A fifth and last part is composed of nand gate 223, resistors 222, 224 and transducer 226. This last part acts as a continuity monitor.
The output of previous circuitry stage (output of inverter 219) is fed into a first input of nand gate 223. A second input is connected to an input of resistors 222 and 224 forming a voltage dividing bridge between `+` and `-` polarities, and a resistor 225. Resistor 225 is the resistor usually in series for safety reasons with the wiring from the operator's wrist to the ground. Nand gate 223 feeds transducer 226.
The `+` lead is in electrical contact with the operator's wrist thru a conductive plate 208 which is for example mounted beneath the case in which the system of the invention is packaged. When a problem arises in the wiring continuity to the ground, potential rises at the second input of nand 223 which becomes activated and turns on buzzer 226. A pulsed signal at the oscillator frequency can be heard by the operator. The ratio for values of resistors 225, 222 and 224 determines the threshold of resistance of the electrical path to the ground from which the system triggers.
The transducer can be a known piezo electric audio transducer. Small size and power consumption are the only requirements for such a device. Values for components include 70 MOhms to 97 MOhms for resistor 222, and 40 MOhms for resistor 224.
Therefore, with the described system, when a problem (cut or poor electrical connection) occurs with wiring to the ground, or when an electrical field reaches a predetermined value at the operator's wrist, buzzer 226 alerts the operator who can take immediate actions to prevent manipulated components to be damaged.
A system which can solely act as a continuity monitor, or solely as an electrical field detector is also contemplated. In the first case, only the fourth and fifth parts of the electronics circuitry are kept, and in the second case, part five may be adjusted in a way familiar to the man skilled in the art.
Another feature consists in adding to the system of the invention, a device for memorizing that an ESD event has occurred. When an operator builds up a charge and is wearing such an ESD event device, the device is being charged at the same potential as the operator. When he touches ground or any component or part which has a path to ground, the device indicates failure for example by changing color. The device can be reset to original color by applying an external signal. The device can be either attached with the wrist-strap or embedded in the case in which the system of the present invention is packaged.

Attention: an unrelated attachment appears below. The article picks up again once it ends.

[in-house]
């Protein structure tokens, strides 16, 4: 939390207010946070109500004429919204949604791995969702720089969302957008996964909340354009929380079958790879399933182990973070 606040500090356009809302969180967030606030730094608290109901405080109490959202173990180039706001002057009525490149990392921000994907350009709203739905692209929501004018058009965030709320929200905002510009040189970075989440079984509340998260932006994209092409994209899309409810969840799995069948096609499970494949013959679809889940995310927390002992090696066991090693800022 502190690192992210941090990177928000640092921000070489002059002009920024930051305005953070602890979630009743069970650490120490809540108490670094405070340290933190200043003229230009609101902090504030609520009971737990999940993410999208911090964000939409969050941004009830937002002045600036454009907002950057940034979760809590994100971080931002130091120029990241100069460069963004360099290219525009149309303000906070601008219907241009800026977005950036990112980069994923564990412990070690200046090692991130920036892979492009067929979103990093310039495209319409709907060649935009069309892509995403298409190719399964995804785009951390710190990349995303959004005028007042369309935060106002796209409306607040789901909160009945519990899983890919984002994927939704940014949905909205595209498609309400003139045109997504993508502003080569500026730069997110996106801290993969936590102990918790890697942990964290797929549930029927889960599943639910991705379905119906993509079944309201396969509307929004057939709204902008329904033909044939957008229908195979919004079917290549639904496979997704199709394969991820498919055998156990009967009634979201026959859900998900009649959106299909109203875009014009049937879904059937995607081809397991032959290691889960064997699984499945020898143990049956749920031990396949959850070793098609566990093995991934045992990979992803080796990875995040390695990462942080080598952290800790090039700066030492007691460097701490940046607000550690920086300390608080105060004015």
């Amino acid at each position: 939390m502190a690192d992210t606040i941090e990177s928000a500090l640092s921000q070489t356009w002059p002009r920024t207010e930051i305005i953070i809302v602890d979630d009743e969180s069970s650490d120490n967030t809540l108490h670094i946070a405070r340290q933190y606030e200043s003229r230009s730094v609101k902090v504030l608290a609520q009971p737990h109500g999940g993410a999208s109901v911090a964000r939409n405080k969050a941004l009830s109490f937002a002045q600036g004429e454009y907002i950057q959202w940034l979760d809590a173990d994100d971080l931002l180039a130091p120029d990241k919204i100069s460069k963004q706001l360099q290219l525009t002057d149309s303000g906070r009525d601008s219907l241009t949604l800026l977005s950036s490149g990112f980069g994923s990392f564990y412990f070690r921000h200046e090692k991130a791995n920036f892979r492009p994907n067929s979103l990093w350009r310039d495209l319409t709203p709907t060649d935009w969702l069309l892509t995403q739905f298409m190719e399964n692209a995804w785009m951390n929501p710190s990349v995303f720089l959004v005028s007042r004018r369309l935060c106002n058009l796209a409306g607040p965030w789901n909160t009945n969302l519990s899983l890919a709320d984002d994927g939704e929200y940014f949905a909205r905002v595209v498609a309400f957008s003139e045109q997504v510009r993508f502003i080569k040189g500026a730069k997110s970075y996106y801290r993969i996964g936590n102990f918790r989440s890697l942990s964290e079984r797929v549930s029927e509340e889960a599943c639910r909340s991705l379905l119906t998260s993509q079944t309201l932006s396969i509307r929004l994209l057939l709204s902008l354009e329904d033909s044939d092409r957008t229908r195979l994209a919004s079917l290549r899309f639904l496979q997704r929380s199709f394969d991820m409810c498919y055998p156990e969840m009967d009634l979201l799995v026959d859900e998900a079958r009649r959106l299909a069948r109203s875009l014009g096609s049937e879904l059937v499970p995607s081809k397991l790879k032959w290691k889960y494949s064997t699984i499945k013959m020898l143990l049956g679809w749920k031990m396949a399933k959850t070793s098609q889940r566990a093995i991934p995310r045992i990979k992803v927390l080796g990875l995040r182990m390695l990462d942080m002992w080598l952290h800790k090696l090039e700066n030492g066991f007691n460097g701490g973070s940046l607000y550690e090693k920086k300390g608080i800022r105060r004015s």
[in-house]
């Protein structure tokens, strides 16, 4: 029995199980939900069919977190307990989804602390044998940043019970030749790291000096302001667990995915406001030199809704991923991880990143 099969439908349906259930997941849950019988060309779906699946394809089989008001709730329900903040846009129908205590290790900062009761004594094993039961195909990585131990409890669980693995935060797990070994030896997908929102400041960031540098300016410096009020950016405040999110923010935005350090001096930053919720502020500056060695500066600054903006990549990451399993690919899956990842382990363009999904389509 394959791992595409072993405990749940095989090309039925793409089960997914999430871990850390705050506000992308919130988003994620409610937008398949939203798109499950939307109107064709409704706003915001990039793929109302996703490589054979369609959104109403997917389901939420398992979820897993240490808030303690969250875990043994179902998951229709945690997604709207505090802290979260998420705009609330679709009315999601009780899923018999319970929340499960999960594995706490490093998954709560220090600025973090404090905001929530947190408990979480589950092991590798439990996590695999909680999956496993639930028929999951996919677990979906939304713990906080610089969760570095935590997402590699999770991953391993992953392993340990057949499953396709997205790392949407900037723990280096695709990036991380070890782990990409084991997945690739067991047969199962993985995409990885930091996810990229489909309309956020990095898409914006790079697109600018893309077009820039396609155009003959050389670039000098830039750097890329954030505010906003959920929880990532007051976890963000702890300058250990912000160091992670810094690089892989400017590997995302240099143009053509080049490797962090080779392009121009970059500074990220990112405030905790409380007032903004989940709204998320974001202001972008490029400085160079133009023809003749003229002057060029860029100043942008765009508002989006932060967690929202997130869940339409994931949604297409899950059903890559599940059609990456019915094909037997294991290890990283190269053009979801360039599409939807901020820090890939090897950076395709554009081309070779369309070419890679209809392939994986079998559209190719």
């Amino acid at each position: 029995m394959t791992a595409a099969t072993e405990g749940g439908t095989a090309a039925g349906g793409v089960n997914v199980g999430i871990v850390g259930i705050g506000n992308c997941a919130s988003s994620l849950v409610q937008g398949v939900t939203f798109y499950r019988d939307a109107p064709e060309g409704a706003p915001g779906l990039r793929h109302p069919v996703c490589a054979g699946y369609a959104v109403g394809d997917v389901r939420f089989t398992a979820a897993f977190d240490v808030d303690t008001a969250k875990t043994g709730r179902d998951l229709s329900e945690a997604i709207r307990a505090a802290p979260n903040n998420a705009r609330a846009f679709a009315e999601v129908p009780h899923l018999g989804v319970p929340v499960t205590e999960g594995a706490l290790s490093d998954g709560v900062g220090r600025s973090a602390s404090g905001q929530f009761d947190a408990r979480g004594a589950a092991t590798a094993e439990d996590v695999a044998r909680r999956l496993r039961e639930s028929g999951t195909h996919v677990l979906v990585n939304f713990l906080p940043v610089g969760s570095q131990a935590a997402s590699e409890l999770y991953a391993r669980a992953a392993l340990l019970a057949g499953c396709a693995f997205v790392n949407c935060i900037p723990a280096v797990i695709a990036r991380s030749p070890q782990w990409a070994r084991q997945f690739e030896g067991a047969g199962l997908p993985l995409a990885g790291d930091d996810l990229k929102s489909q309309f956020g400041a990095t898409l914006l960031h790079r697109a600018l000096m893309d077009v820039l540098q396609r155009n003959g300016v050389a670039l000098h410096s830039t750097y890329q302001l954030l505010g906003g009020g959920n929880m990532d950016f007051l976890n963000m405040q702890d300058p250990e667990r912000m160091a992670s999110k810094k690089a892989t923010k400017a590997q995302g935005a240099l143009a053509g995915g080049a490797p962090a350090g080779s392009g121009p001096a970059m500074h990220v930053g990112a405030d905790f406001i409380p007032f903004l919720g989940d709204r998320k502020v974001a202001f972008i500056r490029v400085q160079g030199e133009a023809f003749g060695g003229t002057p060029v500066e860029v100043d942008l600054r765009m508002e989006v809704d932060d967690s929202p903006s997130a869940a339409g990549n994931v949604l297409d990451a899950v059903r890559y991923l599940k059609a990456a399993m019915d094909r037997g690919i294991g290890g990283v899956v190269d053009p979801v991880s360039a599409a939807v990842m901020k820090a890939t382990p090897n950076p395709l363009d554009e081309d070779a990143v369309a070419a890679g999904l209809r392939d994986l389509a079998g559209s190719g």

The electronics for such a device is well-known to the man skilled in the art, and can for example be found in the ESD Event Detection System of the Zero Static Systems Company having headquarters in the State of California, USA.
Feasibility and reliability such a feature was proven by: electrically isolating an operator, charging him up over a range of voltages, calibrating the worn device at trigger voltages of 34 V and 87 V respectively for a certain value of capacitance, then determining at what electrostatic voltage the device actually triggered, and repeating the process with several successive operators.
It was concluded that the device calibrated at 34 V was capable of consistently trigger at 850 V and above, and the system calibrated at 87 V was capable of consistently trigger at 1350 V and above.
Although the invention has been described in a particular embodiment, it will be obvious to the man skilled in the art, that the description is sufficient to allow easy adaptation of the invention to different electrical field conditions, system packaging and component values.
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|U.S. Classification||340/649, 324/557, 361/90, 361/212, 324/509, 324/510|
|International Classification||H05F3/02, G01R29/12, G08B21/00, G01R31/02|
|Cooperative Classification||G01R29/12, G01R31/026|
|European Classification||G01R31/02C4, G01R29/12|
|Jul 19, 1993||AS||Assignment|
Owner name: IBM CORPORATION, NEW YORK
Free format text: ASSIGNMENT OF ASSIGNORS INTEREST;ASSIGNORS:CHANUDET, G.;GOURDIN, G.;KING, J.;AND OTHERS;REEL/FRAME:006615/0667;SIGNING DATES FROM 19930429 TO 19930524
|Dec 14, 1999||REMI||Maintenance fee reminder mailed|
|May 21, 2000||LAPS||Lapse for failure to pay maintenance fees|
|Aug 1, 2000||FP||Expired due to failure to pay maintenance fee|
Effective date: 20000521